Hilde Holger left a lasting impression on three generations of dancers and choreographers. While teaching her standards were high and she was not afraid of risk.[2] She accepted students without prejudice, including students with disabilities, as long as they were sincere. One of her students, Wolfgang Stange, continued her work with people with learning difficulties, like Down syndrome and autism, as well as people with physical disabilities. Stange's Amici Dance Theatre Company which was the first physically integrated dance company in Great Britain, which created a performance titled "Hilde" that was performed at the Riverside Theatre in London in 1996, and at the Odeon in Vienna in 1998. This HILDE Performance in Vienna excited the Ballet Master of the Vienna State Opera Ballet, who in turn put a performance on the stage of the Opera House with people with learning disabilities. These performances were received with great applause!

In her last few weeks Holger still held dance lessons in her basement studio in Camden, London, where she lived for more than fifty years. Her students included Liz Aggiss, Jane Asher, Primavera Boman, Carol Brown, Carl Campbell, Sophie Constanti, Jeff Henry, Ivan Illich, Luke Jennings, Thomas Kampe, Claudia Kappenberg, Cecilia Keen Abdeen, Lindsay Kemp,[12][13] Anneliese Monika Koch, Royston Maldoom OBE, Juliet Miangay-Cooper, Anna Niman, David Niman, Litz Pisk, Kristina Rihanoff, Kelvin Rotardier, Feroza Seervai, Rebecca Skelton, Marion Stein, Sheila Styles, Jacqueline Waltz and Vally Wieselthier.


After Holger’s death in 2001 her daughter Primavera began a journey of discovering the truth about her mother’s life as a famous dancer. She started to collate an archive to document her mother’s life and career out of the remaining physical legacy. [14] The archive is not on permanent display, although there have been numerous shows that included many of Holger’s artifacts.


In 2010 six of Holger’s students, Boman, Campbell, Kampe, Maldoom, Stange & Waltz, reunited together to put on a series of talks and dance workshops at The InterChange Studios in Hampstead Town Hall Centre in north London to commemorate Holger’s pioneering work in Inclusive Dance, entitled MoveABOUT: Transformation through movement. Each former student led an inclusive dance workshop to celebrate their own unique style of dance therapy, which Holger helped foster in them. These workshops introduced her work to yet another generation of dancers and interested individuals to her pioneering methods and beliefs in the power of dance, which in her own life crossed many boundaries, cultures, and religions. [15][16][17][18]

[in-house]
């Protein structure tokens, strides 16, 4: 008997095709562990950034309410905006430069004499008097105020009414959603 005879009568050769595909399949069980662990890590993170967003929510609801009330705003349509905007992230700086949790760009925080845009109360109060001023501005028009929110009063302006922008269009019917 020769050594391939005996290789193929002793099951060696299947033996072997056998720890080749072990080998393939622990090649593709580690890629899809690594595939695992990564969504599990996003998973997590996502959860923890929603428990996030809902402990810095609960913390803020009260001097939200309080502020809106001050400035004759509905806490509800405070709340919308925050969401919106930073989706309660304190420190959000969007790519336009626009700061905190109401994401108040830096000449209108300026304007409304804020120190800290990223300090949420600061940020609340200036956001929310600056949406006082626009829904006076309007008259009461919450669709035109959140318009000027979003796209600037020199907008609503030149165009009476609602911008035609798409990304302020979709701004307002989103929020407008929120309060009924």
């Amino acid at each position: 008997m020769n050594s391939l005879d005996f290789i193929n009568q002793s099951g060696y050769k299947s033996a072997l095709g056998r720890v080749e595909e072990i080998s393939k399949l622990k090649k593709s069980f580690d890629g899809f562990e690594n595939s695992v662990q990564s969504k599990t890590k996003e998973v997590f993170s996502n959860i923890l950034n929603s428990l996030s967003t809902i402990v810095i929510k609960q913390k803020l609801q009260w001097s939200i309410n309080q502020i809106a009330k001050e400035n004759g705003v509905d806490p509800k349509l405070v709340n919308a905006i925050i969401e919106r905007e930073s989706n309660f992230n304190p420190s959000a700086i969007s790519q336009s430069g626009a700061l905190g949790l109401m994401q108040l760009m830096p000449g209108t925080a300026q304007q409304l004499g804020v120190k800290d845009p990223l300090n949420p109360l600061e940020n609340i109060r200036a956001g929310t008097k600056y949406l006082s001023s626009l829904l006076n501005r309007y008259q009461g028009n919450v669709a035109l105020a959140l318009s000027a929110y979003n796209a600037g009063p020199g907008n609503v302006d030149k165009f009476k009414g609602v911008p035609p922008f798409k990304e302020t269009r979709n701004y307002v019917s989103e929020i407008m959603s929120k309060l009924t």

Year Performance Music Venue Notes
1923 Bouree Johann Sebastian Bach Vienna Secession
1923 Eine Seifenblase Claude Debussy Vienna Secession
1923 Forelle Franz Schubert Vienna Secession
1923 Humoreske Max Reger Vienna Secession
1923 Le Martyre de Saint Sebastien Claude Debussy Vienna Secession
1923 Reiter im Sturm Siegfried Frederick Nadel Vienna Secession
1923 Sarabande Johann Sebastian Bach Vienna Secession
1923 Trout
1923 Vogel als Prophet Franz Schubert Vienna Secession
1926 Funeral March for a Canary Lord Berners
1926 Mechanical Ballet
1929 Chaconne & Variations George Frideric Handel
1929 Englischer Schafertanz Percy Aldridge Grainger
1929 Hebraischer Tanz solo Alexander Veprik
1929 Lebenswende Karel Boleslav Jirák
1929 Marsch Sergei Sergeyevich Prokofiev
1929 The Martyrdom of Saint Sebastien Claude-Achille Debussy
1929 Mutter Erde Heinz Graupner
1929 Sarabande und Bourree Johann Sebastian Bach
1929 Tanz nach Rumaischene Motive Béla Viktor János Bartók
1931 Javanische Impression Heinz Graupner
1933 Kabbalistischer Tanz Vittorio Rieti
1936 Ahasver Marcel Rubin Volkshochschule, Vienna
1936 Barbarasong Weill Volkshochschule, Vienna
1936 Engel der Verkündigung Händel Volkshochschule, Vienna
1937 Flämischer Bilderboden nach Breughel Volksbildungshaus, Stöbergasse, Vienna
1937 Golem Wilckens Volksbildungshaus, Stöbergasse, Vienna
1937 Mystischer Kreis Reti Volksbildungshaus, Stöbergasse, Vienna
1937 Orientalischer Tanz Graupner Volksbildungshaus, Stöbergasse, Vienna
1937 Passacaglia Händel Volksbildungshaus, Stöbergasse, Vienna
1937 Tango Benatzky Volksbildungshaus, Stöbergasse, Vienna
1948 Annunciation
1948 Emperors new Clothes Wolfgang Amadeus Mozart
1948 Pavane Maurice Ravel
1948 Russian Fairy Tales Alexander Borodine, Modest Petrovich Mussorgsky
1948 Selfish Giant
1948 Tales and Legends in Modern Ballet
1948 Viennese Waltz Johann Strauss II
1952 Dance with Cymbals on the Indian Ocean
1952 Dance with Tambourines Fritz Dietrich
1952 Nocturne Heinz Graupner
1952 Slavic Dance Antonín Dvořák
1954 Aztec Cult (Sacrifice)
1954 Barbar the Elephant
1954 Old Vienna
1954 Orchid
1954 Rhythm of the East
1954 Selfish Giant
1954 Tibetan Prayer Songs
1955 Angels
1955 Dance Etudes
1955 Galliarde-Siciliano Ottorino Respighi
1955 Hoops Georges Bizet
1955 Jazz Heinz Graupner
1955 Men & Horses John S. Beckett
1955 Toccata Paradies
1955 Under the Sea Camille Saint-Saëns Sadler's Wells Theatre
1955 Valse Caprice Aram Khachaturian
1956 Etude
1956 Prelude Johann Sebastian Bach
1956 Theme and Variations George Frideric Handel
1957 Allegro Vivaci Johann Sebastian Bach
1957 Bird
1957 Café Dansant George Gershwin
1957 Egypt
1957 The Hunter and the Geese
1957 Madonna
1957 March Lev Knipper
1957 Nativity George Frideric Handel, Franz Schubert, Johann Sebastian Bach
1957 Sale Johann Strauss II
1957 The Toyshop Aram Khachaturian
1957 Stranger Aaron Copland
1957 Witches Kitchen and Walpurgisnight Paul Dukas
1958 Dance Divertissement
1958 Dance for four Women Joaquín Turina
1958 Dance with Bells John S. Beckett
1958 Ritual Fire Dance Manuel de Falla
1958 Song of the Earth Antonín Dvořák
1960 Allegro Arcangelo Corelli
1960 Dawn of Life
1960 The Farmer’s Curst Wife Peter Warlock
1960 Frankie and Johannie Peter Warlock
1960 Imaginary Invalid Gioachino Antonio Rossini
1960 Secret Annexe
1960 West Indian Spiritual
1961 Dance for Two Germaine Tailleferre
1961 Egypt
1961 The House of Bernarda Alba (The Sisters) Joaquín Turina written by Federico Lorca
1961 Metamorphoses Ovid
1961 Pierrot Johann Sebastian Bach
1963 Dance for Men
1963 Dream Wilckens
1963 Lady Isobel and the Elf Knight Peter Warlock